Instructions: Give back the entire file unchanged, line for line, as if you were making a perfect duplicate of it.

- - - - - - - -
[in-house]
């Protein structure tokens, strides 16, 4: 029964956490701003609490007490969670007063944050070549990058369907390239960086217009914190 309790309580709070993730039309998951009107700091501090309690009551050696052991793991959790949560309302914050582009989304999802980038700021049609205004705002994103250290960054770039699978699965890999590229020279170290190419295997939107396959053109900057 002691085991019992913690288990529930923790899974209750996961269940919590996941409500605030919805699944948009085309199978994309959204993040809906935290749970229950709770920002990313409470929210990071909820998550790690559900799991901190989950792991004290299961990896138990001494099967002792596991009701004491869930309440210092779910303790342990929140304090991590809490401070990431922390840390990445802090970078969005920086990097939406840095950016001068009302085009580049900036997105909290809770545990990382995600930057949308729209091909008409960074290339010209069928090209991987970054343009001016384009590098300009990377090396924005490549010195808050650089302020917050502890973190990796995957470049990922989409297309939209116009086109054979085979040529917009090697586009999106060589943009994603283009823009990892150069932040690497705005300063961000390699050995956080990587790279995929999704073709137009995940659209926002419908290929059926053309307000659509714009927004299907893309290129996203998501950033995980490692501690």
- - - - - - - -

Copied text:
[in-house]
């Protein structure tokens, strides 16, 4: 029964956490701003609490007490969670007063944050070549990058369907390239960086217009914190 309790309580709070993730039309998951009107700091501090309690009551050696052991793991959790949560309302914050582009989304999802980038700021049609205004705002994103250290960054770039699978699965890999590229020279170290190419295997939107396959053109900057 002691085991019992913690288990529930923790899974209750996961269940919590996941409500605030919805699944948009085309199978994309959204993040809906935290749970229950709770920002990313409470929210990071909820998550790690559900799991901190989950792991004290299961990896138990001494099967002792596991009701004491869930309440210092779910303790342990929140304090991590809490401070990431922390840390990445802090970078969005920086990097939406840095950016001068009302085009580049900036997105909290809770545990990382995600930057949308729209091909008409960074290339010209069928090209991987970054343009001016384009590098300009990377090396924005490549010195808050650089302020917050502890973190990796995957470049990922989409297309939209116009086109054979085979040529917009090697586009999106060589943009994603283009823009990892150069932040690497705005300063961000390699050995956080990587790279995929999704073709137009995940659209926002419908290929059926053309307000659509714009927004299907893309290129996203998501950033995980490692501690």